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Jaime Sommers has not received any gifts yet
The Bionic Woman is an American television series starring Lindsay Wagner that aired for three seasons between 1976 and 1978 as a spin-off from The Six Million Dollar Man. Wagner stars as tennis pro Jaime Sommers who is nearly killed in a skydiving accident. Sommers' life is saved by Oscar Goldman (Richard Anderson) and Dr. Rudy Wells (Martin E. Brooks), by bionic surgical implants similar to those of The Six Million Dollar Man Steve Austin. As the result of Jaime's bionics, she has amplified hearing in her right ear, a greatly strengthened right arm, and stronger and enhanced legs which enable her to run at speeds exceeding 60 miles per hour.The series proved highly popular worldwide, gaining high ratings in the US and particularly so in the UK (where it became the only Science fiction programme to achieve the No.1 position in the ratings during the 20th Century).
What is it like to be a cyborg? In his last regular column for BBC Future, Frank Swain explores the biggest misconceptions about bionic limbs, microchip implants and beyond.
At the height of summer, when London was baking in unseasonable heat, I made an ill-fated trip to the Serpentine lido in central London. The Serpentine is a small lake in the heart of the capital where bathers have cooled off since the 18th Century. Leaving my clothes by the side of the lake, I plunged under into the refreshing water, only to hear it crackle around me in a peculiar way. I’d forgotten to take out my hearing aids. And just like that, the greenish waters of the Serpentine washed away my new-found hearing.
The next day the devices were still lifeless little pebbles, one red and one blue, and I was lucky that my audiologist had an opening the following evening. I expected to be put in the doghouse when I explained what had happened, but he was delighted. “This tells me your brain has adapted perfectly to the devices,” he smiled.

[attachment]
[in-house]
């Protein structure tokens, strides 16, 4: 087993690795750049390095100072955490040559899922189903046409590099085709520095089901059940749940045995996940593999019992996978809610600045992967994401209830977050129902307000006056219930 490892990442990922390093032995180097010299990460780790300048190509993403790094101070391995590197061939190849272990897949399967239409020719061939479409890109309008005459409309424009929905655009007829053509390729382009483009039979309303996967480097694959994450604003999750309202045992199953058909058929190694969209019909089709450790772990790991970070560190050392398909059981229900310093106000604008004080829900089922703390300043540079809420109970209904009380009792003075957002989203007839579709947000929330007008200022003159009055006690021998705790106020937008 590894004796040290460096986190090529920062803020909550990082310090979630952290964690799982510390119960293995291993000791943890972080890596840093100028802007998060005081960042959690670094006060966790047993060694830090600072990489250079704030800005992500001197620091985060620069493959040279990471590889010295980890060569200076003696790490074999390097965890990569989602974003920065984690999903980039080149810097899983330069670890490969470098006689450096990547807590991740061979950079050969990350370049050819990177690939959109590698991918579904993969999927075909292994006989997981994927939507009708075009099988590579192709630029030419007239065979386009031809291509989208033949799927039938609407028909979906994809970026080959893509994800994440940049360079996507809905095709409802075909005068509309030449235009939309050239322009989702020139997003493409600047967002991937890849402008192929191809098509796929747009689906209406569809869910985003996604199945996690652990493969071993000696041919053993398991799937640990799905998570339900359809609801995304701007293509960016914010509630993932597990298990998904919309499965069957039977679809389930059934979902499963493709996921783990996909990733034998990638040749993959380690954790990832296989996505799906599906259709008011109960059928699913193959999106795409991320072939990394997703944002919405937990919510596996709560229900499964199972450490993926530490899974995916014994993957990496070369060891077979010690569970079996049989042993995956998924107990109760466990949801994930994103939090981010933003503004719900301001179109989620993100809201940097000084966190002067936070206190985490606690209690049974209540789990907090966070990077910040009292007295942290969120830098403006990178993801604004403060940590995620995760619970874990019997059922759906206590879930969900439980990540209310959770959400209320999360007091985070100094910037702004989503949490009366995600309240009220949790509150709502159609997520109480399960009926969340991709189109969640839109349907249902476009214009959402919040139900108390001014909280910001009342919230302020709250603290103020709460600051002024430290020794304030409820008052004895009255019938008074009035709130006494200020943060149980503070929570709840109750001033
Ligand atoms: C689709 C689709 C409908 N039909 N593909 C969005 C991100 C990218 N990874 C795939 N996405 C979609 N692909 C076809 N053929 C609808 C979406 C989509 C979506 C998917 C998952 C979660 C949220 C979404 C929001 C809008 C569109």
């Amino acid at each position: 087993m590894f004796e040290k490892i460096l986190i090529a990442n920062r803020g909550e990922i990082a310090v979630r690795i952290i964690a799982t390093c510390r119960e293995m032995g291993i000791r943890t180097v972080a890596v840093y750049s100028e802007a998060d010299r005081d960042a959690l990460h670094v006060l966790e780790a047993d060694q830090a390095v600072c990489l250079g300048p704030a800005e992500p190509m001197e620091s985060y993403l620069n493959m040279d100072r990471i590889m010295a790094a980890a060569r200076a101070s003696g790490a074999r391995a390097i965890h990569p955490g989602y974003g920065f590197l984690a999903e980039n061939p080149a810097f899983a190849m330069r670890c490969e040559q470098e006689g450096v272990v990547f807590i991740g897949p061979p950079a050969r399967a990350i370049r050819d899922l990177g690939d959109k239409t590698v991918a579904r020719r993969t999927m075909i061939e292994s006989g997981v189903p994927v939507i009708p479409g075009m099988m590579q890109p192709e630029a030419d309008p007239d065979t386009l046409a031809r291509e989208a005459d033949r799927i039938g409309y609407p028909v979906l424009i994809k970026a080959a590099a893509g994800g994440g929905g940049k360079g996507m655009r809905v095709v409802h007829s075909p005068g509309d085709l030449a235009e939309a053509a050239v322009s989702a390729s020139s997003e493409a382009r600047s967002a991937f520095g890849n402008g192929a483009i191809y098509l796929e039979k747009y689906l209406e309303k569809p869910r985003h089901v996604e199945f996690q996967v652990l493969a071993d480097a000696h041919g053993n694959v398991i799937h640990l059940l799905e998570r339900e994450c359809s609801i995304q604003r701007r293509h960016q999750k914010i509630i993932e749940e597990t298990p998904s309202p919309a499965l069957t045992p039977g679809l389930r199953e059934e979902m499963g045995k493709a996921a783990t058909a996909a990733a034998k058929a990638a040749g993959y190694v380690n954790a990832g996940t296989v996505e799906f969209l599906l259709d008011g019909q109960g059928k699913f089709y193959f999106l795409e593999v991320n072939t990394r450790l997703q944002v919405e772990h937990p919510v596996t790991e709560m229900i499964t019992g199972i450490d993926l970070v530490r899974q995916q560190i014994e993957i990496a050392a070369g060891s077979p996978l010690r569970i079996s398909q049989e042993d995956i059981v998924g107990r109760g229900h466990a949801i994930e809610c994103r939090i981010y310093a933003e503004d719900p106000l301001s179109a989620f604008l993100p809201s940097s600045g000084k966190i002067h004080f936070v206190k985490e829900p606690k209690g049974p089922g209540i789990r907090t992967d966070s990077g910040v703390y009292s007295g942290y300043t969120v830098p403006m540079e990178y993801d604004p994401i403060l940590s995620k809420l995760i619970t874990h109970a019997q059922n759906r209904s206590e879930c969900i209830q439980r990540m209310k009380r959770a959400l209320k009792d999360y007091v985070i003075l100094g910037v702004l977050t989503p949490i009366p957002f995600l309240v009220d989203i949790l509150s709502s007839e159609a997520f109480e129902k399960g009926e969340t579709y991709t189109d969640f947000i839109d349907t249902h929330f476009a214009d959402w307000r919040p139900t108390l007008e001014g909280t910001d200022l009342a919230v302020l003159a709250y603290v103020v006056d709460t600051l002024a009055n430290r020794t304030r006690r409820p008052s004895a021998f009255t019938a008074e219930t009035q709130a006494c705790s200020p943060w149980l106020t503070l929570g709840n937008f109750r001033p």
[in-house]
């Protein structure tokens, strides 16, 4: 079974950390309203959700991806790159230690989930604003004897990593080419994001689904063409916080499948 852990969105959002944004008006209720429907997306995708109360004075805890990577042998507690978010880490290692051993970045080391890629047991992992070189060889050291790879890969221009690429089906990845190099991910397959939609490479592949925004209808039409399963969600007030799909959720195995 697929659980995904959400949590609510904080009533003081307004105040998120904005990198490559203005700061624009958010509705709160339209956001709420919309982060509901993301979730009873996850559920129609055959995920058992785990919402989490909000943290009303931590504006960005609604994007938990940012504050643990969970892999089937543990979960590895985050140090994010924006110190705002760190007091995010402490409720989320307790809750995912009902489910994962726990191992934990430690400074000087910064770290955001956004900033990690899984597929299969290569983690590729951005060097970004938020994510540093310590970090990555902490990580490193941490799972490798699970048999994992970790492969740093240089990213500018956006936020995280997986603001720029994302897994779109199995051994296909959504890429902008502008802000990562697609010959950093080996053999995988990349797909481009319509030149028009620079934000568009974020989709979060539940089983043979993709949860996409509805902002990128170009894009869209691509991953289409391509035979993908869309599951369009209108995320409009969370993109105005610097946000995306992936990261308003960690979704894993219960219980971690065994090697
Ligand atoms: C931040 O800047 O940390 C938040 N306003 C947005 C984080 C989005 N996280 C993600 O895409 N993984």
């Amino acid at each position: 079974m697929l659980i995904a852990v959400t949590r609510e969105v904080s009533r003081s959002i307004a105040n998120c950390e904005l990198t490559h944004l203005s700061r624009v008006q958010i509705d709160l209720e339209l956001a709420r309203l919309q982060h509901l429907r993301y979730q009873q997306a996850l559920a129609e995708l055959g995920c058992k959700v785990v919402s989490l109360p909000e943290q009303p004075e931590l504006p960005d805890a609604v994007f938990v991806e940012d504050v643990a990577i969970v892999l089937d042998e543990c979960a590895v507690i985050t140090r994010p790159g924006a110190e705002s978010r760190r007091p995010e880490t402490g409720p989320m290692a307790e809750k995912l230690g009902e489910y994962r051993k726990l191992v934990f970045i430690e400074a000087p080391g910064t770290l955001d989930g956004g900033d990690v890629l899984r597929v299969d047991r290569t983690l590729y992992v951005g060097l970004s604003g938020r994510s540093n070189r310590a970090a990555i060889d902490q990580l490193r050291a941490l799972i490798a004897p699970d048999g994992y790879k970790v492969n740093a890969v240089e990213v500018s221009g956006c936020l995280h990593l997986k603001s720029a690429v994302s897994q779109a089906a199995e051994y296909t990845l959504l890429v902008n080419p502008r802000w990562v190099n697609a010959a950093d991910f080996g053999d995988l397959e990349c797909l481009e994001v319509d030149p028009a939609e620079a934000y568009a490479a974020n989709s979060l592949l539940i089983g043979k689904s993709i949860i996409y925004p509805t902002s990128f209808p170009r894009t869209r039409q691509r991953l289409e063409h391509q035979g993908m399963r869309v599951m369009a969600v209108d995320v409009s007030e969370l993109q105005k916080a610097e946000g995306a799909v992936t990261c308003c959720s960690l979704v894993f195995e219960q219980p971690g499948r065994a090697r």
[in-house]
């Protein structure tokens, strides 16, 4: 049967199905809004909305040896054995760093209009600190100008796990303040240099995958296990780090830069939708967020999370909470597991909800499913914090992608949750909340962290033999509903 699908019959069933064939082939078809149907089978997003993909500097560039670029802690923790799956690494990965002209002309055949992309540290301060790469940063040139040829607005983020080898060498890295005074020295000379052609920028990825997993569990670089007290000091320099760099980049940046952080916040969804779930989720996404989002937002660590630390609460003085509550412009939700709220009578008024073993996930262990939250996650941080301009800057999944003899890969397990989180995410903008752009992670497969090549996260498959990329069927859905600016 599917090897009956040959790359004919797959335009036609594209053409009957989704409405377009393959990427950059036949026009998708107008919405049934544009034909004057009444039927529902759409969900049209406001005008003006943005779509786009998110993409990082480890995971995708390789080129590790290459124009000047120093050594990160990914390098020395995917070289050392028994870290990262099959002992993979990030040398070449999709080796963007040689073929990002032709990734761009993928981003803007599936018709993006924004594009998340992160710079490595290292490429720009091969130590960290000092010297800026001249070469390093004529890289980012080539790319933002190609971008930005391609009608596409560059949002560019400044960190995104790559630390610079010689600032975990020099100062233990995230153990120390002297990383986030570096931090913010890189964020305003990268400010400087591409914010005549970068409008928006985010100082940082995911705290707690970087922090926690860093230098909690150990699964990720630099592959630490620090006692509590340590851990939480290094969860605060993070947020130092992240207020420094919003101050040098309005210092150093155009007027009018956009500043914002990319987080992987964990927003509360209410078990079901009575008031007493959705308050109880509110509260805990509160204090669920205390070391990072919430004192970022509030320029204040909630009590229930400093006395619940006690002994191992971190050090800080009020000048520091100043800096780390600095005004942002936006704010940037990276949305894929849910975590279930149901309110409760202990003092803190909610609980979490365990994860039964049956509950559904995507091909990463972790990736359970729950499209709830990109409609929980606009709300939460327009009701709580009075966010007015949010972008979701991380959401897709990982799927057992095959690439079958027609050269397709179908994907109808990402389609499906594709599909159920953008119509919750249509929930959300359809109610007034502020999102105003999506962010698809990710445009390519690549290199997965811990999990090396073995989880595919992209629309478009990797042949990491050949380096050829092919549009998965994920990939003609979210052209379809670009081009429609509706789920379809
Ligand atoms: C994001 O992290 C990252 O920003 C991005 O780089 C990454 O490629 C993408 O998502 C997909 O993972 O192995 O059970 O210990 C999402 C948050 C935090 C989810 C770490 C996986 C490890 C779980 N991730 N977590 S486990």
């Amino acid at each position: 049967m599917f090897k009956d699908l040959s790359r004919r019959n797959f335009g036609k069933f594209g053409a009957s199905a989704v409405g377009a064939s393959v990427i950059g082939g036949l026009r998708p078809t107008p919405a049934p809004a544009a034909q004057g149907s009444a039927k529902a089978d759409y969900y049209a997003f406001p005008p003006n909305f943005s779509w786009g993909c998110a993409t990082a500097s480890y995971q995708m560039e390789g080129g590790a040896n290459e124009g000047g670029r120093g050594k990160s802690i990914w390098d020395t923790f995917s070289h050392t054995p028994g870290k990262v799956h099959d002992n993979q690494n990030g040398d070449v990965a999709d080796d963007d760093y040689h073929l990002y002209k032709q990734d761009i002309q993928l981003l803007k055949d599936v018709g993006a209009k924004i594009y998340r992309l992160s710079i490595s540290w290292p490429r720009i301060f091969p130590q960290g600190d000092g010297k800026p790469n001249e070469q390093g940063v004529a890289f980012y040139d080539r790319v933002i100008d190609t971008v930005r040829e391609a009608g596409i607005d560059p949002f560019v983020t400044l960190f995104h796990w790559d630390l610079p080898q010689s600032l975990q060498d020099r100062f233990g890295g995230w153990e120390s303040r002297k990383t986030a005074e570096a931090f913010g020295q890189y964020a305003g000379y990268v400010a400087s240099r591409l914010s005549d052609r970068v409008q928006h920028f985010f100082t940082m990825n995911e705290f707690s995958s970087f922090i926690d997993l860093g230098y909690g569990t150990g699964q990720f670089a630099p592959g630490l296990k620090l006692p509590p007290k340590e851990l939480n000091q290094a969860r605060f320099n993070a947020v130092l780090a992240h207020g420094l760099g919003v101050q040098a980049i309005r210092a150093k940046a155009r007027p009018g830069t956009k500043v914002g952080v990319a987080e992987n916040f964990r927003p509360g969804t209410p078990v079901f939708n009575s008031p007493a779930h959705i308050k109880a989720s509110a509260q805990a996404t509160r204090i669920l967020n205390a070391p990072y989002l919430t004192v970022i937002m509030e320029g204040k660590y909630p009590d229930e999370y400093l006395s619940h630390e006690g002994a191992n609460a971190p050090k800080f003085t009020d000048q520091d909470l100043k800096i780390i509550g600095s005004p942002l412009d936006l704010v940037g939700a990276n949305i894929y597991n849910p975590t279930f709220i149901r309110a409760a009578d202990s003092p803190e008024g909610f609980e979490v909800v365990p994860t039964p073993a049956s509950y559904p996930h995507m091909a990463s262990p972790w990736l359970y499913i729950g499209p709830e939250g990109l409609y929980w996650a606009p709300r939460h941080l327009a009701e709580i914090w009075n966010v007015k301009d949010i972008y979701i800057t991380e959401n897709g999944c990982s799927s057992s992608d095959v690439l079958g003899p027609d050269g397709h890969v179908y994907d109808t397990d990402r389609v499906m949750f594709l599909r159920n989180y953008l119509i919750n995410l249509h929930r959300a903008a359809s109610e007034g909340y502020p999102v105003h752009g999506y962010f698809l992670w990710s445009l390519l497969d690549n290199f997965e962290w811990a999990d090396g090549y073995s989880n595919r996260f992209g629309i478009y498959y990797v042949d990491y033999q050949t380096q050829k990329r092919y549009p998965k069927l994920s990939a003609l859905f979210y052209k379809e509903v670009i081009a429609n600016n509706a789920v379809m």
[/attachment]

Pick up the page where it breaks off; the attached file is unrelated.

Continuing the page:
There’s a cost to this tightened integration, though. My brain is no longer tuned to life without prosthetics. Without my hearing aids, I hear worse than I did before I got them. The little electronic plugs have become an extension of myself. Although I can be physically separated from my hearing aids – I can take them out and hold them in my hand – my sense of hearing is not so easily picked apart. It exists partly in my ears, and partly in my devices.
So I am now a cyborg out of necessity, not choice. Being part machine is my resting state. Yet I don’t feel much like Robocop or the Six Million Dollar Man. If I am a cyborg, shouldn’t I feel more, well, superhuman?
There’s a big gulf between the fantasy vision of cyborgs, and the current reality of being dependent on an implant or a prosthetic in day-to-day life. If we’re to separate the two, we ought to pay close attention to those who are living in that world already.
For this last column in my Beyond Human series, I spoke to a variety of very different people who I encountered this year. Each have embraced the idea of human enhancement, from an artist who hears colour to a man who can start a motorbike with a chip implanted in his hand. What secrets can they share about life as an enhanced human?